Tell me more about your education plans.
There are a lot of programs out there that teach you how to cook. But there’s not a lot of programs that teach you how to work in a restaurant. So that’s something we’re working on. As much as advocacy is the largest part of what we do, it can’t be the only thing that we do. So we’re focusing on real, practical, day-to-day solutions and it starts with the labor force. That’s the biggest thing I hear every single day from my members is the struggle to find and retain great people. So we’ve decided we’re going to take the bull by the horns and we’re going to help you figure it out.
As for one of the issues currently affecting the industry, what do you tell your members about the effect minimum wage is going to have?
It’s going to have a big effect on us. We’ve met with 23 members of the legislature as well as several mayors to talk about all the labor issues – paid leave, minimum wage. We understand the political climate that we have here in the state. It’s a very progressive state and there are driving forces behind these initiatives. However, we’re trying to be at the table instead of the line in the sand, being at the table and saying, okay, if you’re going to do this, what’s a reasonable approach where you’ll still be able to have restaurants to employ people.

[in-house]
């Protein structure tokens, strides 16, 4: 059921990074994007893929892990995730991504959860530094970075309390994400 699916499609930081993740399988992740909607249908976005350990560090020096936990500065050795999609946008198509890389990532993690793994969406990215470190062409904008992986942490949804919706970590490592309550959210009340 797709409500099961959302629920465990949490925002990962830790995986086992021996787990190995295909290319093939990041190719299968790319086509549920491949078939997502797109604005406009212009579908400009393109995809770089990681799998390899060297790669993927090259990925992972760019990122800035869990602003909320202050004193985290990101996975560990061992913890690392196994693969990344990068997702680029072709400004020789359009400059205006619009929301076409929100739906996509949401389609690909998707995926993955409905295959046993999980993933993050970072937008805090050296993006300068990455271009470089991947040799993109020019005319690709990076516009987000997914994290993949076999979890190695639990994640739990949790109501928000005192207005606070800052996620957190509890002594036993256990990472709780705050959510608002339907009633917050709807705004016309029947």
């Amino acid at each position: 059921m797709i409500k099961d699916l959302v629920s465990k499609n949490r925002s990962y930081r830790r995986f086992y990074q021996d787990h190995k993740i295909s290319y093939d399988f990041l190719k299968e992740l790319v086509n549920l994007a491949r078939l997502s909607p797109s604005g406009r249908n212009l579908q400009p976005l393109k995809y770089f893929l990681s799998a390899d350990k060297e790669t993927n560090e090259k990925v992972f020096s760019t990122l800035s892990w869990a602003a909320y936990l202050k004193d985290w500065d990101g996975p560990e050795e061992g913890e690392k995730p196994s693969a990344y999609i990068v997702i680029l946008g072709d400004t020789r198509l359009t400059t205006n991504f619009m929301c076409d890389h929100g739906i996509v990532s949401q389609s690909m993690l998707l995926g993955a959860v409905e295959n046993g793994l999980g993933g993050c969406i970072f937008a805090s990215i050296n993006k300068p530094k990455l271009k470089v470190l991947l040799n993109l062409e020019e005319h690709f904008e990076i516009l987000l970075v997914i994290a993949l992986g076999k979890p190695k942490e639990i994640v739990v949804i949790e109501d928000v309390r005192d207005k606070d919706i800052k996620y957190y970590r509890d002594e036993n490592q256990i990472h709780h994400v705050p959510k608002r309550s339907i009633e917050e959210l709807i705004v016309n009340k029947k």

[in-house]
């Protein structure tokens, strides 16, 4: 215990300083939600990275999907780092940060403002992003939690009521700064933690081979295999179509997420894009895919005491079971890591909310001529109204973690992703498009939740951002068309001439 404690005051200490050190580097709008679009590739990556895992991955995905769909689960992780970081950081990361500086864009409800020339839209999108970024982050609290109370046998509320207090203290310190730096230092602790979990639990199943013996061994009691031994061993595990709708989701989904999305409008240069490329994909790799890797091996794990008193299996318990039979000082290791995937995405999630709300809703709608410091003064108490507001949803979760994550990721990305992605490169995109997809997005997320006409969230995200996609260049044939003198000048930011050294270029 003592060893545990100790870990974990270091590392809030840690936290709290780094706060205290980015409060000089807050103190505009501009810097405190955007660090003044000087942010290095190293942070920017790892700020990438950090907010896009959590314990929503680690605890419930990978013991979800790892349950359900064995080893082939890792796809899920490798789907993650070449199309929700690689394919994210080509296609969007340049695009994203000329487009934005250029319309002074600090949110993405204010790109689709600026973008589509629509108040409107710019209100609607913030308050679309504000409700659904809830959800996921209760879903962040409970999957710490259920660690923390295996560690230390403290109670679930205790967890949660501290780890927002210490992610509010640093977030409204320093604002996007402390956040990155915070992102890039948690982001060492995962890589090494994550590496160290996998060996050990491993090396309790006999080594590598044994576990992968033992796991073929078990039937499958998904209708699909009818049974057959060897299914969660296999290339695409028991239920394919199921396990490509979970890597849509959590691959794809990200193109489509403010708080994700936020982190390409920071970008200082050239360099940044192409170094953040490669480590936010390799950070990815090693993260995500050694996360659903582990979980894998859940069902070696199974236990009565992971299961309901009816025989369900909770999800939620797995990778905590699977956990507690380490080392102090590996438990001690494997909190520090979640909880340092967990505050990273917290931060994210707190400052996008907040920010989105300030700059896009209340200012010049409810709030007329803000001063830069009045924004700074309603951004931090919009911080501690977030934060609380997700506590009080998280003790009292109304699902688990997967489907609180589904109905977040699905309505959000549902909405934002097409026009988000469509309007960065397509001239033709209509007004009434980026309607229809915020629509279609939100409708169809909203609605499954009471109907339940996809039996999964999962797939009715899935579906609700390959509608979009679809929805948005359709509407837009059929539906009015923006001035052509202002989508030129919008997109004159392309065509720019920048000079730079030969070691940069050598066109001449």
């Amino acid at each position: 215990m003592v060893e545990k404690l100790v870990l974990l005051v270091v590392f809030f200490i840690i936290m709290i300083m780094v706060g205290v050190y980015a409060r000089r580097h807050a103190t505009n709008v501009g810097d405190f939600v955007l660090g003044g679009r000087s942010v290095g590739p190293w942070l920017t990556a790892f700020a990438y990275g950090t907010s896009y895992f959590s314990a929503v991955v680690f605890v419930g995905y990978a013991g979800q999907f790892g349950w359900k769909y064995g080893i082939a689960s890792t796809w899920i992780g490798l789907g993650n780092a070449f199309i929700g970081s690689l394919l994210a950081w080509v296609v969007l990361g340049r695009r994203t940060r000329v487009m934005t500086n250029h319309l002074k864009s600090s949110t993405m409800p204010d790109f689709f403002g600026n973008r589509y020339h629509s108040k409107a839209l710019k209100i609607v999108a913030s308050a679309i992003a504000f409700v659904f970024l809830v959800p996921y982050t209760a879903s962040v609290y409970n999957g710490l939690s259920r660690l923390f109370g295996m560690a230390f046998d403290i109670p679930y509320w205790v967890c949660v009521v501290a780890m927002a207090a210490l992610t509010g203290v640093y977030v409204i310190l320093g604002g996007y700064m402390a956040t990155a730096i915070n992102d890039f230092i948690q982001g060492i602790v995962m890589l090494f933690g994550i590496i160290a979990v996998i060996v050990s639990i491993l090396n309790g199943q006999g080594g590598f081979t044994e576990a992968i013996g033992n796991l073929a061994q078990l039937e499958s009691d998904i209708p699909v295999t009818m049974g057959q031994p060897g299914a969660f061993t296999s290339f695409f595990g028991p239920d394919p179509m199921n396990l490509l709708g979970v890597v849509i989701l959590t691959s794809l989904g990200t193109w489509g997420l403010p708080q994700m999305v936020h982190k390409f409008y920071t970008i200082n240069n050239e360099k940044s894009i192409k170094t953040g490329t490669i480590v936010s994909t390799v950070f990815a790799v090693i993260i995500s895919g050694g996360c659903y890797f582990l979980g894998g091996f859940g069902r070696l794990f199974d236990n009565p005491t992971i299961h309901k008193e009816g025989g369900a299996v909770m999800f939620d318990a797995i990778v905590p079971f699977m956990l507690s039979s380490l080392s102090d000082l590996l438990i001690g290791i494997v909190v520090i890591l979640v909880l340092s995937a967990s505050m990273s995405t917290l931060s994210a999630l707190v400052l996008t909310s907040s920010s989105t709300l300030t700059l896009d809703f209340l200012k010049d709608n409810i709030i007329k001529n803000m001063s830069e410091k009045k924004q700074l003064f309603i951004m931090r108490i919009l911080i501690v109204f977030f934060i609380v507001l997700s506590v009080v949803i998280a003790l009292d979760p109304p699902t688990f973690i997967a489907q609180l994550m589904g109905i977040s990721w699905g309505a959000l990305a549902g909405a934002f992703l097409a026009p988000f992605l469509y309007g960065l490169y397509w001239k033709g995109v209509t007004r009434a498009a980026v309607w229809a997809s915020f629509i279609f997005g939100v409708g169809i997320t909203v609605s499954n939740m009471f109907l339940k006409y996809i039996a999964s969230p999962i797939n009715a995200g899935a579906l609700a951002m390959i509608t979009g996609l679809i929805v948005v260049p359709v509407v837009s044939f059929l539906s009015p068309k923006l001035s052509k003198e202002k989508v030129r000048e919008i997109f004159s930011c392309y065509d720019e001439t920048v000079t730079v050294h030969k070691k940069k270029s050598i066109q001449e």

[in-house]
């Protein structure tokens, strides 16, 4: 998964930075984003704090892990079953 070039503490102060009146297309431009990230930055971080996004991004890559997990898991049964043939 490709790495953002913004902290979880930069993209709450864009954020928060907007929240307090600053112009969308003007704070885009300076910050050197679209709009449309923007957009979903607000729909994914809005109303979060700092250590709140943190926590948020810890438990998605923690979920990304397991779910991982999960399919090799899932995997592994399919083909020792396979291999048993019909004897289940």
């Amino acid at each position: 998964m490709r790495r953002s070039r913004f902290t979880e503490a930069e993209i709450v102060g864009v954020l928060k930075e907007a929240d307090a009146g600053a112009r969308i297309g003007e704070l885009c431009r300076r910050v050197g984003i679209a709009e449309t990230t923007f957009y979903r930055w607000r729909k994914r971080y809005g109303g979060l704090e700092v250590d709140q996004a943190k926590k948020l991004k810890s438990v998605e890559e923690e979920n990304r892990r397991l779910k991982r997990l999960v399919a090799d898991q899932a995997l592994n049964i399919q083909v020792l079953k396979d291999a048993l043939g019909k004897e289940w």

We actually worked with the mayor of New Brunswick to get a paid leave ordinance that allows restaurants to still maintain control of their business. We said, if you’re going to consider paid leave, this is the approach that we would like to see. We’ve also met with other members of the legislature and said, you need to look at New Brunswick as the model. Many of our members have businesses in many locations, so to try and comply with four or five different town ordinances is crazy. Now they’re looking at our association and saying, here’s a business group that’s being reasonable. They’re trying to come up with a solution, and it’s really hard for them to cut us out and say you don’t have a say when we’re being practical and reasonable.
Do you think the industry is changing?
I think we are all coming to the reality of knowing that the industry that you see now is not going to be the industry of the future. Whether it’s automation or how restaurants do business, it’s going to change with costs increasing and technology grows.
What do you think is one of the best things about the industry?